They both bowed, and although they still seemed somewhat frightened they answered him civilly and in the same words, and closed their doors at the same time.
So Prince Marvel and Nerle rode up the double path to the hills, and the two cows became frightened and ran away with the same swinging step, keeping an exact space apart. And when they were a safe distance they both stopped, looked over their right shoulders, and "mooed" at the same instant.
14. The Ki and the Ki-Ki
From the tops of the hills the travelers caught their first glimpse of the wonderful cities of Twi. Two walls surrounded the cities, and in the walls were two gates just alike. Within the inclosures stood many houses, but all were built in pairs, from the poorest huts to the most splendid palaces. Every street was double, the pavements running side by side. There were two lamp-posts on every corner, and in the dim twilight that existed these lamp-posts were quite necessary. If there were trees or bushes anywhere, they invariably grew in pairs, and if a branch was broken on one it was sure to be broken on the other, and dead leaves fell from both trees at identically the same moment.
Much of this Marvel and Nerle learned after they had entered the cities, but the view from the hills showed plainly enough that the "double" plan existed everywhere and in every way in this strange land.
They followed the paths down to the gates of the walls, where two pairs of soldiers rushed out and seized their horses by the bridles. These soldiers all seemed to be twins, or at least mates, and each one of each pair was as like the other as are two peas growing in the same pod. If one had a red nose the other's was red in the same degree, and the soldiers that held the bridles of Nerle's horse both had their left eyes bruised and blackened, as from a blow of the same force.
These soldiers, as they looked upon Nerle and the prince, seemed fully as much astonished and certainly more frightened than their prisoners. They were dressed in bright yellow uniforms with green buttons, and the soldiers who had arrested the prince had both torn their left coat-sleeves and had patches of the same shape upon the seats of their trousers.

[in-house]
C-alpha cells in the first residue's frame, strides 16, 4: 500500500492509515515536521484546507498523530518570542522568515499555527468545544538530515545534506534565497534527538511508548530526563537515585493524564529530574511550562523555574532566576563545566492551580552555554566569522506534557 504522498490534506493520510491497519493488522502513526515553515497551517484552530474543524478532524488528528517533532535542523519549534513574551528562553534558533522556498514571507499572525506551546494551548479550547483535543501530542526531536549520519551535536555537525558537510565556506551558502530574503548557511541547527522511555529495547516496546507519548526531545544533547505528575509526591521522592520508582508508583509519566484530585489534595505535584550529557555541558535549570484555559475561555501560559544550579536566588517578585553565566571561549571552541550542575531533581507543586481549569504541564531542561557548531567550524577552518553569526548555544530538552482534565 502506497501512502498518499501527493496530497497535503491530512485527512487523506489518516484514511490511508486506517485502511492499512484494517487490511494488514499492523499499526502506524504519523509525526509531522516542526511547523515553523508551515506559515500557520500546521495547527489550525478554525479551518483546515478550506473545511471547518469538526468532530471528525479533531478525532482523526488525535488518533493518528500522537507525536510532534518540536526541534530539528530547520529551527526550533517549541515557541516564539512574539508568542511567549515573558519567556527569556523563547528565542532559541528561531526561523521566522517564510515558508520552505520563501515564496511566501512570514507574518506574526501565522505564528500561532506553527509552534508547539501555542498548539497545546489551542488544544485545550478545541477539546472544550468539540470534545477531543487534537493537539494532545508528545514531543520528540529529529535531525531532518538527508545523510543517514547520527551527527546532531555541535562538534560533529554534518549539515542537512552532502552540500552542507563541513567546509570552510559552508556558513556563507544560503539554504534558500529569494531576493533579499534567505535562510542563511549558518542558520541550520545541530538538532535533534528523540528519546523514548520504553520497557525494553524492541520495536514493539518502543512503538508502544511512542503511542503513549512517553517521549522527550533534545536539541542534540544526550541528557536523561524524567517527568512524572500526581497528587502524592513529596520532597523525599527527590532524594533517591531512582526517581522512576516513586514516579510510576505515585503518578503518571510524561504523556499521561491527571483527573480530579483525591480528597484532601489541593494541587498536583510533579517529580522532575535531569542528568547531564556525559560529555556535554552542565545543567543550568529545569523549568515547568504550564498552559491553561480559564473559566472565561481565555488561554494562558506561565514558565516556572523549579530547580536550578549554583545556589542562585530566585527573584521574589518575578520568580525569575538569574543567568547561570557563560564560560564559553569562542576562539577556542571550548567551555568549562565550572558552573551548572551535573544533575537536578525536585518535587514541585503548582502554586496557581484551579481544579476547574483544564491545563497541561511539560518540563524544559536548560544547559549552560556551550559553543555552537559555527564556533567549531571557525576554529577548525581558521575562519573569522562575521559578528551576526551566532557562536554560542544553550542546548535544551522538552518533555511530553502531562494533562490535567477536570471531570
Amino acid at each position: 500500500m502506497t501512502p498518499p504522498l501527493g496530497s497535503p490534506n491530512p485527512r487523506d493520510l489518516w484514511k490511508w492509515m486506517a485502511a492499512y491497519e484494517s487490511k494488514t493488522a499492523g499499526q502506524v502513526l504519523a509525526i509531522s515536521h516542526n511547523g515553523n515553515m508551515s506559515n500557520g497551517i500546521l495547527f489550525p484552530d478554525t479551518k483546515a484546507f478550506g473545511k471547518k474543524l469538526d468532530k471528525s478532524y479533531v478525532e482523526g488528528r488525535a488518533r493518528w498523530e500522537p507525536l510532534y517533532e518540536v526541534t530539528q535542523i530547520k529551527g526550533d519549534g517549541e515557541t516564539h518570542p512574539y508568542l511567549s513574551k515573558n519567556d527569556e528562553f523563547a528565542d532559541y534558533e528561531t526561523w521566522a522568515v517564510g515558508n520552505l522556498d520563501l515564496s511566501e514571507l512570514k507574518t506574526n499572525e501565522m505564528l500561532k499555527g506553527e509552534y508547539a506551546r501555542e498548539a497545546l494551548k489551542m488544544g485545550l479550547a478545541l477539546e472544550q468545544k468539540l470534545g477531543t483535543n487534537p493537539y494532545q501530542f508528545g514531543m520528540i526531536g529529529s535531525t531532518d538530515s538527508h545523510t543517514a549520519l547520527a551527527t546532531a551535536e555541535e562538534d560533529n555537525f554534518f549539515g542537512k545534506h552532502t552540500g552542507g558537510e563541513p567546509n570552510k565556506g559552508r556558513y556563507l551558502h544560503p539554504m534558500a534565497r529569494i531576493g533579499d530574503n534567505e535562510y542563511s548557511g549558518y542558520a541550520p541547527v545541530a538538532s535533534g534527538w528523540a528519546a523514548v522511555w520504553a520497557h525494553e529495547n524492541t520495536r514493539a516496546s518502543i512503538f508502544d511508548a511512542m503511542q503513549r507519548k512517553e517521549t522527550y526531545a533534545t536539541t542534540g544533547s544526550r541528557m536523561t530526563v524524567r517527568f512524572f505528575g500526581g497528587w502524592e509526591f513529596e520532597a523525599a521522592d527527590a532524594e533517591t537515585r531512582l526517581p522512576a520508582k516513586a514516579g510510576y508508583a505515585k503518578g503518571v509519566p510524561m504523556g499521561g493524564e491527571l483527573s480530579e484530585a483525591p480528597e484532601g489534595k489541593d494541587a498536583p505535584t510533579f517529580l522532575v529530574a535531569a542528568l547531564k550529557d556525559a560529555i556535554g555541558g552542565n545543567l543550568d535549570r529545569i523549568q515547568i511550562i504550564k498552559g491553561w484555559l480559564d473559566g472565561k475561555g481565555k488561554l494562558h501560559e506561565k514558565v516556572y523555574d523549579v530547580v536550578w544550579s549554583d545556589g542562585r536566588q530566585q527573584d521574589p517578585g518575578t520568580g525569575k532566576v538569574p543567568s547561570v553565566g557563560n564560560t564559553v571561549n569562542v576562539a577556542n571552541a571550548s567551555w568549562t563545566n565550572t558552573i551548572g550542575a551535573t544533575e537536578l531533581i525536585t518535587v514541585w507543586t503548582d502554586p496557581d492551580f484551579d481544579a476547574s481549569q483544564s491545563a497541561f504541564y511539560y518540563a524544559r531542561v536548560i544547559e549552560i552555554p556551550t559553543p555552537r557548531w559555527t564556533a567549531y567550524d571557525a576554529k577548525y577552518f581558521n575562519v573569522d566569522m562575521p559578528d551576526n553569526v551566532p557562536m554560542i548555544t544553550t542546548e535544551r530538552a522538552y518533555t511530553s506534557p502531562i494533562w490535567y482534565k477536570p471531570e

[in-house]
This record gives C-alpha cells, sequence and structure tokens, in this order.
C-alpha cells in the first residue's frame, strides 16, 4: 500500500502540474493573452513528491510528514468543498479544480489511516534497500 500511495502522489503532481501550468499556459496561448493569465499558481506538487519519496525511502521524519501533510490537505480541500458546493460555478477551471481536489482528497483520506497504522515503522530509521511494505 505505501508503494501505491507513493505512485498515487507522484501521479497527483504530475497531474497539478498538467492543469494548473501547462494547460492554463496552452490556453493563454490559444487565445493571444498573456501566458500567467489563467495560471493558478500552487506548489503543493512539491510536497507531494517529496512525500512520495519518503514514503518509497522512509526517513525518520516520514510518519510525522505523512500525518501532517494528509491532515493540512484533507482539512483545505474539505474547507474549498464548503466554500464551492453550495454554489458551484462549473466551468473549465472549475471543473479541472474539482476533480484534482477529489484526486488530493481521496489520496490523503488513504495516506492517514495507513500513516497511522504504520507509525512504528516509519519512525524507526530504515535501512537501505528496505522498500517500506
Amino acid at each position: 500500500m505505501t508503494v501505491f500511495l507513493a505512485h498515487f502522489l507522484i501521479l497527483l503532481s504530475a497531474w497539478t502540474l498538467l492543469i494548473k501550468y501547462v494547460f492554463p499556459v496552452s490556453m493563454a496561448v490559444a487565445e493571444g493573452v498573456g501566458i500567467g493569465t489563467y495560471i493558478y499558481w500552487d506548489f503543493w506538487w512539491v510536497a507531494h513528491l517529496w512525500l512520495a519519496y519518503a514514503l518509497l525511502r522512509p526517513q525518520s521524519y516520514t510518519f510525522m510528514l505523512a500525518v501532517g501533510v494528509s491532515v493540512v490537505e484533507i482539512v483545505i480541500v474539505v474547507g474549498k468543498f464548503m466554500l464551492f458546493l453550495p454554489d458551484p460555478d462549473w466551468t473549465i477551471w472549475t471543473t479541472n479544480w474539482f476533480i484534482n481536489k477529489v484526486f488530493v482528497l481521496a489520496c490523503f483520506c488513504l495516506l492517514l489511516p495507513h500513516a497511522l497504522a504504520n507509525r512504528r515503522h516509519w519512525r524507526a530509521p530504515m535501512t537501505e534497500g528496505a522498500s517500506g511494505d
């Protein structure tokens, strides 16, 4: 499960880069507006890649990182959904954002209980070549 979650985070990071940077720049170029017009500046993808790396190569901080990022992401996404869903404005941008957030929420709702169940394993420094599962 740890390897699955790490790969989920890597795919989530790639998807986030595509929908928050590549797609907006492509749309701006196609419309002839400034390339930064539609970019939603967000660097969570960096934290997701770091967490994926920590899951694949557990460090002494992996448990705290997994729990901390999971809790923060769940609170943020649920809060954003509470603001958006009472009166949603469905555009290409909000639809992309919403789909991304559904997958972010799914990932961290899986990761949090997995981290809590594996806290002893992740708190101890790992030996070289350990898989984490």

"How dare you stop us, fellows?" asked the prince, sternly.
The soldiers holding his horse both turned and looked inquiringly at the soldiers holding Nerle's horse; and these turned to look at a double captain who came out of two doors in the wall and walked up to them.
"Such things were never before heard of!" said the two captains, their startled eyes fixed upon the prisoners. "We must take them to the Ki and the Ki-Ki."
"Why so?" asked Prince Marvel.
"Because," replied the officers, "they are our rulers, under grace of the High Ki, and all unusual happenings must be brought to their notice. It is our law, you know--the law of the Kingdom of Twi."
"Very well," said Marvel, quietly; "take us where you will; but if any harm is intended us you will be made to regret it."
"The Ki and the Ki-Ki will decide," returned the captains gravely, their words sounding at the same instant.
And then the two pairs of soldiers led the horses through the double streets, the captains marching ahead with drawn swords, and crowds of twin men and twin women coming from the double doors of the double houses to gaze upon the strange sight of men and horses who were not double.
Presently they came upon a twin palace with twin turrets rising high into the air; and before the twin doors the prisoners dismounted. Marvel was escorted through one door and Nerle through another, and then they saw each other going down a double hallway to a room with a double entrance.
Passing through this they found themselves in a large hall with two domes set side by side in the roof. The domes were formed of stained glass, and the walls of the hall were ornamented by pictures in pairs, each pair showing identically the same scenes. This, was, of course, reasonable enough in such a land, where two people would always look at two pictures at the same time and admire them in the same way with the same thoughts.